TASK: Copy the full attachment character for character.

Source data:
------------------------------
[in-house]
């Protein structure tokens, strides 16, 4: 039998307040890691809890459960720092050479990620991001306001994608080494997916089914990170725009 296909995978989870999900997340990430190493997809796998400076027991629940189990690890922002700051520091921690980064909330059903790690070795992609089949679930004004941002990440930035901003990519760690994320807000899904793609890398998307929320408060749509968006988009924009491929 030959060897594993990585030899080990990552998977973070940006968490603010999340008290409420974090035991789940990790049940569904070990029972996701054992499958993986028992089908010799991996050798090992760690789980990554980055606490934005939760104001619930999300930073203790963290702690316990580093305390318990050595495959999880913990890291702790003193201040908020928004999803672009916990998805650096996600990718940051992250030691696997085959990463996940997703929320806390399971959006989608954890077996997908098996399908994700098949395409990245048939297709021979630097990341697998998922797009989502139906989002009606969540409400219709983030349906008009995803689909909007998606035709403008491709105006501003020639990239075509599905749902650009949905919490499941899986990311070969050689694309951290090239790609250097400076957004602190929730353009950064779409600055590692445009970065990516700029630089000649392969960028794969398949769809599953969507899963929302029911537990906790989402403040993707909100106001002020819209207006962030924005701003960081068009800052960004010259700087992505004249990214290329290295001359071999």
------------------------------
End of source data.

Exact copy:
[in-house]
């Protein structure tokens, strides 16, 4: 039998307040890691809890459960720092050479990620991001306001994608080494997916089914990170725009 296909995978989870999900997340990430190493997809796998400076027991629940189990690890922002700051520091921690980064909330059903790690070795992609089949679930004004941002990440930035901003990519760690994320807000899904793609890398998307929320408060749509968006988009924009491929 030959060897594993990585030899080990990552998977973070940006968490603010999340008290409420974090035991789940990790049940569904070990029972996701054992499958993986028992089908010799991996050798090992760690789980990554980055606490934005939760104001619930999300930073203790963290702690316990580093305390318990050595495959999880913990890291702790003193201040908020928004999803672009916990998805650096996600990718940051992250030691696997085959990463996940997703929320806390399971959006989608954890077996997908098996399908994700098949395409990245048939297709021979630097990341697998998922797009989502139906989002009606969540409400219709983030349906008009995803689909909007998606035709403008491709105006501003020639990239075509599905749902650009949905919490499941899986990311070969050689694309951290090239790609250097400076957004602190929730353009950064779409600055590692445009970065990516700029630089000649392969960028794969398949769809599953969507899963929302029911537990906790989402403040993707909100106001002020819209207006962030924005701003960081068009800052960004010259700087992505004249990214290329290295001359071999």